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The Hollywood Blacklist

November 01, 1987

In reference to your articles on the Hollywood blacklist, I personally have become involved in a disturbing situation which suggests that many writers who were around 40 years ago, even some who went in front of the House Un-American Activities Committee, have forgotten the lessons of that era.

I qualified for and was invited to join the Writers Guild of America. I filled out the application completely until I came to the last page. There the applicant is asked whether he or she worked during the WGA strikes of 1981 and 1985 (even if they were not allowed to join the Guild), and if the applicant did work, to "please list the companies for whom you rendered writing services. . . ."

I refused to answer these questions not because they would incriminate me, but because I found them morally reprehensible and an infringement on my constitutional right to privacy. I also felt that the WGA was encouraging its applicants to name the names of producers whose policies the Guild did not approve of.

I was not allowed to join the union because I did not sign this paper. That decision by the Membership Board can only hurt my career. I met with them to argue my point, but they did not change their ruling.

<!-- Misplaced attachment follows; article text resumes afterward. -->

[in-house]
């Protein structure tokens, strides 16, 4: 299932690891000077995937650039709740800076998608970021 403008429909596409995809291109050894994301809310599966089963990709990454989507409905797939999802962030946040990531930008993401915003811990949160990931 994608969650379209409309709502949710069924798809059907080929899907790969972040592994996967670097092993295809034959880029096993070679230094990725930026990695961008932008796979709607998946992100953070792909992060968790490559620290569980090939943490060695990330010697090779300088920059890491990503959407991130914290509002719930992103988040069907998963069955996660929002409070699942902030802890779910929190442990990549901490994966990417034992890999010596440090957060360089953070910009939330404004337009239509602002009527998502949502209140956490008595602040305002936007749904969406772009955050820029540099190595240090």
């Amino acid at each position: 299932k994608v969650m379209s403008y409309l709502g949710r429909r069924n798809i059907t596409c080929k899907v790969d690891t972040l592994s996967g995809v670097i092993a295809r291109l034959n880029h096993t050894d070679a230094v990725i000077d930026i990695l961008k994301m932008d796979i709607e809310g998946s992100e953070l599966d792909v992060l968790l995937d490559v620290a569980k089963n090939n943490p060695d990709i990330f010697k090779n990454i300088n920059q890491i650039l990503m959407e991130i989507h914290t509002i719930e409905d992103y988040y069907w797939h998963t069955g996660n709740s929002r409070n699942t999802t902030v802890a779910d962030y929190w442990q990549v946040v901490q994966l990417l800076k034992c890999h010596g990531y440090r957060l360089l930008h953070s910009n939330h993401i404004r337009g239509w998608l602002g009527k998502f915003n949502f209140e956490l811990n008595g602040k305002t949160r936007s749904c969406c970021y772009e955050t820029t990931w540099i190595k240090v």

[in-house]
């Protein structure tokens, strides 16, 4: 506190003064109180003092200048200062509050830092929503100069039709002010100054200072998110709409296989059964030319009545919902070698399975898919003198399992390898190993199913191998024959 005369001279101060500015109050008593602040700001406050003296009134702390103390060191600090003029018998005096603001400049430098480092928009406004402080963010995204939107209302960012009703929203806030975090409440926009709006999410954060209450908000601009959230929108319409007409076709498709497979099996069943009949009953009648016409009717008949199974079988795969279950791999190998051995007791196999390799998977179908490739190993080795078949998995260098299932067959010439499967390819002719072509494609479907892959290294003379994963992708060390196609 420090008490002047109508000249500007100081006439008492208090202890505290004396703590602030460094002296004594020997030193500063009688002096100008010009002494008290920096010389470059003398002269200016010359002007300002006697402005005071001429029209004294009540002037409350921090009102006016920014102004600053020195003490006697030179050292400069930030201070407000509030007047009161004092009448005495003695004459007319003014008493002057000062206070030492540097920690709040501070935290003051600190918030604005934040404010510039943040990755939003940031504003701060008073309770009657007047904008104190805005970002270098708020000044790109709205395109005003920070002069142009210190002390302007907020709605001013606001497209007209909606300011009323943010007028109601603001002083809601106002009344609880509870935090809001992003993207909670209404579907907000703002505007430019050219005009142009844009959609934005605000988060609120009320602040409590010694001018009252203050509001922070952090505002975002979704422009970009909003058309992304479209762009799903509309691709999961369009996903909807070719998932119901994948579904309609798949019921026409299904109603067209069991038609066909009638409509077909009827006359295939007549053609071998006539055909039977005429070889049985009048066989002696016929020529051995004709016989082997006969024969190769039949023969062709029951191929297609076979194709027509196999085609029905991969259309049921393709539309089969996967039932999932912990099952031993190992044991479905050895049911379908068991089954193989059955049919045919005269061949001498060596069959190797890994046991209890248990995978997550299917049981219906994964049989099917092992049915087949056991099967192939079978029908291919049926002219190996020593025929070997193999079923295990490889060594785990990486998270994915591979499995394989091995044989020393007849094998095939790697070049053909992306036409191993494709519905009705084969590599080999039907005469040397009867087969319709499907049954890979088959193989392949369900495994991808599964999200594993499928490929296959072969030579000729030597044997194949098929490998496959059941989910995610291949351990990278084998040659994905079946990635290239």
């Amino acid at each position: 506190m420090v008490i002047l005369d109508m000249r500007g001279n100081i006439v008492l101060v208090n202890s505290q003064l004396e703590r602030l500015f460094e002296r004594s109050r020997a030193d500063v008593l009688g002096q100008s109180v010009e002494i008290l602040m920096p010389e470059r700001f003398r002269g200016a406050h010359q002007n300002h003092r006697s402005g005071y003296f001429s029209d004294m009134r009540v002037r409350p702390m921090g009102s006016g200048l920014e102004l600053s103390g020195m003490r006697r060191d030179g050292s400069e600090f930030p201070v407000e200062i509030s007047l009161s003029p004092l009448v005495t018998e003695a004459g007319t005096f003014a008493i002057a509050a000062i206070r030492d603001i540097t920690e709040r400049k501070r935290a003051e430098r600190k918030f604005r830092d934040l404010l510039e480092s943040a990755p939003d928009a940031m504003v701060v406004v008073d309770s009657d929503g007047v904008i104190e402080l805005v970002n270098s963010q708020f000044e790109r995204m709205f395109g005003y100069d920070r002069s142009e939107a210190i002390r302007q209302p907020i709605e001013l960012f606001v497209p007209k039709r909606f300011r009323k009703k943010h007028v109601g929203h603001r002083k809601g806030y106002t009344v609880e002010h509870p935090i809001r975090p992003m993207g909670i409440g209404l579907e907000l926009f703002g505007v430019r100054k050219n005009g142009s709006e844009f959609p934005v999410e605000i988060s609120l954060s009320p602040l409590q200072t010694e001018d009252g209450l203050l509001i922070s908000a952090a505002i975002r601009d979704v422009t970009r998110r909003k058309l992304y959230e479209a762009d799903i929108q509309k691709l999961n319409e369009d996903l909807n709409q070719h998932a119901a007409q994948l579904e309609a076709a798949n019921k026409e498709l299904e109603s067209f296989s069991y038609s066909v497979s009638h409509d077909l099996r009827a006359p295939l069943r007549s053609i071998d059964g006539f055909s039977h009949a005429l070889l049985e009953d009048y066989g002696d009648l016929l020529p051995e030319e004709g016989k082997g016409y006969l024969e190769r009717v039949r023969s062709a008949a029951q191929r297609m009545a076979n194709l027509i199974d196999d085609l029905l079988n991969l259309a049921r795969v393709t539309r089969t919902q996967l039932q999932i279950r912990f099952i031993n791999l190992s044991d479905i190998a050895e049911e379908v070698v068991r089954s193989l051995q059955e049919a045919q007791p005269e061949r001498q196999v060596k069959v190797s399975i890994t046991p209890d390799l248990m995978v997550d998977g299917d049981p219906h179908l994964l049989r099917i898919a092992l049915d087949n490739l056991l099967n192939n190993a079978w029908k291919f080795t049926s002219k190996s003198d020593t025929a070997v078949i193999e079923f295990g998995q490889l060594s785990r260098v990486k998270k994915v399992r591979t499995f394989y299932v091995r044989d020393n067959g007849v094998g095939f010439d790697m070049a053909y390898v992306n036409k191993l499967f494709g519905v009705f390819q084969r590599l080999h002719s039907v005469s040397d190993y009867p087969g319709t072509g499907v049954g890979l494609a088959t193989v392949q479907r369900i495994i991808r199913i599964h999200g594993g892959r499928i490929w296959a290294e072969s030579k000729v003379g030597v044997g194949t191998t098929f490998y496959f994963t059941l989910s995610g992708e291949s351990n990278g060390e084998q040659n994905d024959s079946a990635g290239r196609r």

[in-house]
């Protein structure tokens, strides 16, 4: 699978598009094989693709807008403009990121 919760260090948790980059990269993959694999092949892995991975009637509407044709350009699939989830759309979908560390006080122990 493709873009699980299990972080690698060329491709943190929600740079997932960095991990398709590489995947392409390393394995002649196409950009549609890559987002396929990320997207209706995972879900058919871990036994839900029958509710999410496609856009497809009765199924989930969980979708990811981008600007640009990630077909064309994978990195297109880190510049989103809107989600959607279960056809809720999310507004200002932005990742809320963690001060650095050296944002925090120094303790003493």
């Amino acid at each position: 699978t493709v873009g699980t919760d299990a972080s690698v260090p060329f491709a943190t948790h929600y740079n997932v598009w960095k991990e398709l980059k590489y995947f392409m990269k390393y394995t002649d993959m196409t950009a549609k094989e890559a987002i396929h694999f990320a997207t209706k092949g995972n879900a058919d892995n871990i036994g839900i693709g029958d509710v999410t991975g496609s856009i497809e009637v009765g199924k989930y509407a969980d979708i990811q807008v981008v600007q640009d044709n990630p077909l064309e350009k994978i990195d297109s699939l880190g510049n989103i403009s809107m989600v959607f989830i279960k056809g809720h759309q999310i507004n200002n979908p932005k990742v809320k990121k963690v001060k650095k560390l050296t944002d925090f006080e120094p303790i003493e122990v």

Now I am not suggesting that the WGA's application is as dangerous as HUAC was. HUAC probed the thoughts, opinions, and associations of those who testified in front of it. The WGA is trying to prevent scabs from joining the union.

But it seems to me that the most important lesson of the Hollywood blacklist is that anything remotely similar in substance, form, or spirit to "naming names" is dead wrong--and un-American. It doesn't matter who asks: the government, management, or labor. It doesn't matter the reason: whether to keep a safe country or to keep a safe union. If we as Americans are to prevent anything like the blacklist from happening again, we must take a stand against anybody who asks us to "name names" at any time, under any circumstances.

Considering how so many writers were hurt by HUAC's tactics and the blacklists, it is ironic that the WGA is not sensitive to this issue. I can only offer up my rejected application as a spirited protest against the Guild's policies. The membership of the WGA has the power to change these procedures. I urge them to do so.

MYLES BERKOWITZ

Los Angeles

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